Blood Gothic by Nancy Holder

Image result for the mammoth book of vampire romance 2 book cover

Title: Blood Gothic
Author: Nancy Holder
In: The Mammoth Book of Vampire Romance 2 (Trisha Telep) & By Blood We Live (John Joseph Adams)
Rating Out of 5: 3.5 (Liked this)
My Bookshelves: Mental health, Vampires
Dates read: 18th October 2019
Pace: Slow
Format: Short story
Publisher: Robinson
Year: 2009
5th sentence, 74th page: She awoke from these dreams drenched in sweat and feeling exhausted.

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She’s been dreaming of her vampire lover for years. Now she just has to wait until he finally comes to claim her. But, things may not be quite as they seem when she finally returns from her trip to Transylvania.


I really wouldn’t call this a romance. And I would not have expected to find such a story in a collection of vampire romance stories. There is just nothing romantic about this tale. Obsessive, yes. Vampiric, kind of. But romantic? Nope, nope, nope. And if someone reads this thinking that it’s romantic… they need to sort their brains out a little better…

Ever since Twilight came out, I didn’t really understand the vampire obsession. After all, vampires feed on humans. In the last few years, I’ve read some stories that are romantic and lustful, but that teenage, angsty attachment and obsession? Still really don’t get it. This short story kind of feels like it echoes that. This woman is completely fixated on the idea of a vampire lover that visits her in her dreams. But I’m not sure that he’s actually real. Her obsession turns to a sickness of some kind and I kind of like to believe that the end of the story is actually a gentle way to say that it is the end of her life. Completely due to a weird obsession and an inability to find the reality in the world.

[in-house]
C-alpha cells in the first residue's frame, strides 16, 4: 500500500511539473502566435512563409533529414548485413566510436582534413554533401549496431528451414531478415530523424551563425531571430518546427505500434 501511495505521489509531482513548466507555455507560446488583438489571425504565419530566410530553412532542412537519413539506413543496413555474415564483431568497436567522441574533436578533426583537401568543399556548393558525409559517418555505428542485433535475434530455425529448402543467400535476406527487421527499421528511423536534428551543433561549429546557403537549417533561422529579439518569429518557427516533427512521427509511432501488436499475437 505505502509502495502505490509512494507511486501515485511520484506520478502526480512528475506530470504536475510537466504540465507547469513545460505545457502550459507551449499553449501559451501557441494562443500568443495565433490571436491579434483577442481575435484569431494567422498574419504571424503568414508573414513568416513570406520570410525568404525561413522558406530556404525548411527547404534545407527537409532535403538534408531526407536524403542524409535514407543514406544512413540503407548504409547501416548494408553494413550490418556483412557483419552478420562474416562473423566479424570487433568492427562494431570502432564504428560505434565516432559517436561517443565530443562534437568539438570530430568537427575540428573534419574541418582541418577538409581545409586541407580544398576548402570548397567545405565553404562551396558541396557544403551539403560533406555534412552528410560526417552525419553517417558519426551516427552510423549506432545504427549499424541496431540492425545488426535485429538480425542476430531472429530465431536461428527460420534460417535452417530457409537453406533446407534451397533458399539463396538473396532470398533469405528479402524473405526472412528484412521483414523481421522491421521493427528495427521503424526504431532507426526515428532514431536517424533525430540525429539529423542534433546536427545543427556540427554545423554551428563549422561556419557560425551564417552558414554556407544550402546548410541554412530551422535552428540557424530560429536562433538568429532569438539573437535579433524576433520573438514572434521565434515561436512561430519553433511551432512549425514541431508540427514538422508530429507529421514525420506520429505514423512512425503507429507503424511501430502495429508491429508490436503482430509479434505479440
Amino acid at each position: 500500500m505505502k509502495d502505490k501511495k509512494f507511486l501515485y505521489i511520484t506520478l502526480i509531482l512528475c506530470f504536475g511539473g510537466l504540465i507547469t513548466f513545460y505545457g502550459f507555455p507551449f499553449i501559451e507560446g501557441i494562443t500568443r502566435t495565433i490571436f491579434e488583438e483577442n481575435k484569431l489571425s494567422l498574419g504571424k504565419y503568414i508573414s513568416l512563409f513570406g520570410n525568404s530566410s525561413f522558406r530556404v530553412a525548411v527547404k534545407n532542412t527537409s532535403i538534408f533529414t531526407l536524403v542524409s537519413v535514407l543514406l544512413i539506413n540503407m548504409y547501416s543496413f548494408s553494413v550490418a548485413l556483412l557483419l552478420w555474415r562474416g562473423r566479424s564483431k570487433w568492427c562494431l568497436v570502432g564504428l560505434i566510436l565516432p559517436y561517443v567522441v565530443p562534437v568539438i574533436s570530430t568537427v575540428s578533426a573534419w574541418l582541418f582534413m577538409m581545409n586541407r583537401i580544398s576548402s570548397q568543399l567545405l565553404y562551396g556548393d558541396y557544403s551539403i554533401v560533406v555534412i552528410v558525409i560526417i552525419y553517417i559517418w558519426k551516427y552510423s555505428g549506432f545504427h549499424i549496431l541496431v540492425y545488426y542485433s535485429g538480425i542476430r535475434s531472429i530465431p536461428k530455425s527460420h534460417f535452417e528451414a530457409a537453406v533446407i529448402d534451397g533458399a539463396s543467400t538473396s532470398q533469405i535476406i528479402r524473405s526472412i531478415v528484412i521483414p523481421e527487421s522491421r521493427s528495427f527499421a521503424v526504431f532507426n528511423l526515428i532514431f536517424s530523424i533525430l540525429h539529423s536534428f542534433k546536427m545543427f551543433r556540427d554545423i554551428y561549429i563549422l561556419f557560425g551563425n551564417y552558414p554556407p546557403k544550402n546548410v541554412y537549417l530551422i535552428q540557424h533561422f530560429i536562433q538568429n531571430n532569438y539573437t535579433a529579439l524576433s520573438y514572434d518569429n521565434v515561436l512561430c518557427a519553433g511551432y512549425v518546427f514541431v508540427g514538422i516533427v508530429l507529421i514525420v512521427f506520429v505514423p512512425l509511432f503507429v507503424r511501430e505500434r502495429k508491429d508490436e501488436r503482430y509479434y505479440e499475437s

In a book of romantic, lustful tales, this short story leaves you with a somewhat uncomfortable feeling. It’s a bit huh, a bit weird, and a complete reminder of the idea that sometimes we need to stop and look at our obsessions. Pause so that we can take a step back and fix our own mental health. Or at least, that’s what this story reminded me of.

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